While most of these file sharing services are focusing on employee - employee - customer/partner collaboration and replacing the SharePoint UI with a simple folder UI, SkyDox just took a “Scribd” approach and built a public portal on top of SP with MS FAST search integrated.
So it certainly is feasible for the file sharing vendors to move beyond knowledge worker collaboration and move into content portals as well. Lowering price as an entry barrier to traditional content management systems has not spurred widespread adoption by knowledge workers. Like it or not, the content management metaphor does not resonate like the folder metaphor does with knowledge workers. Witness in any major firm how end users continue to nest folders in folders in folders in SharePoint document libraries instead of using metadata for filters, sorts and groups in custom views. But SharePoint still has a role, albeit one hidden further back in the stack, not directly exposed to the average end user.
But will Apple’s content storage metaphor of “it’s just there when you need it with every application” (iCoud) make entry roads into the enterprise as well? I doubt it, at least not while the current file-folder generations are still in the workplace. But maybe after today’s 20-somethings take over the workplace in 10-20 years?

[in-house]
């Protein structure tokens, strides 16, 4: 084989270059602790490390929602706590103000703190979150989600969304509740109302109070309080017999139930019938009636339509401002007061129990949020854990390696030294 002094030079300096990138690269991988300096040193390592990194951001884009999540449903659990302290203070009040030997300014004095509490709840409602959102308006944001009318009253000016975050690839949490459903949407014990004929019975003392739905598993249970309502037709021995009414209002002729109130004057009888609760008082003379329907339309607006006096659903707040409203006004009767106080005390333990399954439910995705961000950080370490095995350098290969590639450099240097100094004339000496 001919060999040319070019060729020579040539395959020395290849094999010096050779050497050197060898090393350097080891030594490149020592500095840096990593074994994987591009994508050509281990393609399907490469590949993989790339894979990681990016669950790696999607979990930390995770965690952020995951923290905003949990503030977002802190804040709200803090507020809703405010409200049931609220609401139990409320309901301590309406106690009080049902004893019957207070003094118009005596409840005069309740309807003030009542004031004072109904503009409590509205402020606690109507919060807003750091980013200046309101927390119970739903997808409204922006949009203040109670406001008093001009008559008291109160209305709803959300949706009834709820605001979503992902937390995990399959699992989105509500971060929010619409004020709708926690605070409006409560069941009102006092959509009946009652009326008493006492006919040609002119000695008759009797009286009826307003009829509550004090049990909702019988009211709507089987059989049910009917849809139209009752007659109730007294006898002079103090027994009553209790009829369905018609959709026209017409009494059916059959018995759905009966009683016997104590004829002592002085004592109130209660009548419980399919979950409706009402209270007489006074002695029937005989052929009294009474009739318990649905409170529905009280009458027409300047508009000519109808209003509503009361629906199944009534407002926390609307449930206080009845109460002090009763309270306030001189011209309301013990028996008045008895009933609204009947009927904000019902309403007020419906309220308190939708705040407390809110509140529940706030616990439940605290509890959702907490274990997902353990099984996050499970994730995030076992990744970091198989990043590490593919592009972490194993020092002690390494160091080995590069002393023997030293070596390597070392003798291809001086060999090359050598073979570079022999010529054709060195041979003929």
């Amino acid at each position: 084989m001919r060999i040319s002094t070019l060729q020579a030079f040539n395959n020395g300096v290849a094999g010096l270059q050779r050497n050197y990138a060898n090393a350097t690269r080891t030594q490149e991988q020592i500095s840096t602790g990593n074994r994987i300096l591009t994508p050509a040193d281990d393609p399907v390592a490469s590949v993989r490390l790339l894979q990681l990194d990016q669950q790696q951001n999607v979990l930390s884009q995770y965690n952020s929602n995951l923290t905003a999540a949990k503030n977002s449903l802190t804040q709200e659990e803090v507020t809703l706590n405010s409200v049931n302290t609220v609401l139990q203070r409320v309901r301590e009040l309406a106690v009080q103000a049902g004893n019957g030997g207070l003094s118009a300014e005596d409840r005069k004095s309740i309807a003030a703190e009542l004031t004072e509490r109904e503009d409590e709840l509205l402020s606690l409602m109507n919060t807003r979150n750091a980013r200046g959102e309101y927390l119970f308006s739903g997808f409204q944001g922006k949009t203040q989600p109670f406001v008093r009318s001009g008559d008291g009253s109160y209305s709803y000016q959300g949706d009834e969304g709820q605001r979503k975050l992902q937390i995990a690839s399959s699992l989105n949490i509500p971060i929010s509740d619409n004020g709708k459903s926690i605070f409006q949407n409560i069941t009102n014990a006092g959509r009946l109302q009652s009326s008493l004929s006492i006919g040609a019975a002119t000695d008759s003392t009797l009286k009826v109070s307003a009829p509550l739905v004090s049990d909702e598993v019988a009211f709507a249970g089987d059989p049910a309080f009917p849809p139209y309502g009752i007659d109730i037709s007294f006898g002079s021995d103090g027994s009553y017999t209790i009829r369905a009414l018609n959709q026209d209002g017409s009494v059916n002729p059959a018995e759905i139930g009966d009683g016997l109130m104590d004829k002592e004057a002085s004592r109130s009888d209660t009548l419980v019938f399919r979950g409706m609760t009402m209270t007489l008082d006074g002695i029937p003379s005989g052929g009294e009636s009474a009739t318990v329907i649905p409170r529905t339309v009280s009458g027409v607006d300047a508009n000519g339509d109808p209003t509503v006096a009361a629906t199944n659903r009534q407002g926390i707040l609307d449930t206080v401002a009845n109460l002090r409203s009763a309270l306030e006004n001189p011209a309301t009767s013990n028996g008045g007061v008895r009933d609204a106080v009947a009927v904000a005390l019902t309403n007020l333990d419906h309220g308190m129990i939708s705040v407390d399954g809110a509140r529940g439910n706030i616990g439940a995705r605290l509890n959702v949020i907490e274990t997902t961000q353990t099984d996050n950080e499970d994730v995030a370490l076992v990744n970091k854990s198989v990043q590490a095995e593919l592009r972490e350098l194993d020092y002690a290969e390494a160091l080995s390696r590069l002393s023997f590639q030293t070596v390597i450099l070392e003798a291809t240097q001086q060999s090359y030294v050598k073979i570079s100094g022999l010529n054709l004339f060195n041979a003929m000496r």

Thanks to Kurt Marko for the article link. 5 will get you 20 that within one year of iCloud support in OS X apps, developers will release apps that link iCloud to a file sharing service of your choice (Box, Dropbox), perhaps a poor man’s API link like through IfThisThenThat. The file system metaphor, however flawed, resonates with end users and they’ve made it clear they prefer it to a content management system metaphor as well, like SharePoint. Users want iCloud to be like iDisks and they’ll find a way to use it that way.
Analysis: this really not new features. Application developers have always been able to write to Box’s API. While Box is ahead of Dropbox on enterprise support, both in IT admin features as well as integration with enterprise systems like, Salesforce.com and content management systems like SharePoint, Dropbox has been ahead in integration with productivity apps in the personal cloud, apps that are being used on the side by employees, especially on iOS devices. So this is really nothing more than a concerted effort by Box to formally build a partner ecosystem among personal cloud application developers, to try and cut into the lead that DropBox has there. A necessary and smart move, but not really about new features, except they have updated their tools for developers to write to their API. Also, while being described in the media as an iCloud for the enterprise, it really isn’t. iCloud completely shields the user from the file system. Your files are just there when use an iCloud-compatible application any supported device. Box, and Dropbox, maintain the metaphor of a file system, which is probably a better way to win over experienced enterprise knowledge workers, anyway, than Apple’s obfuscation of the file system.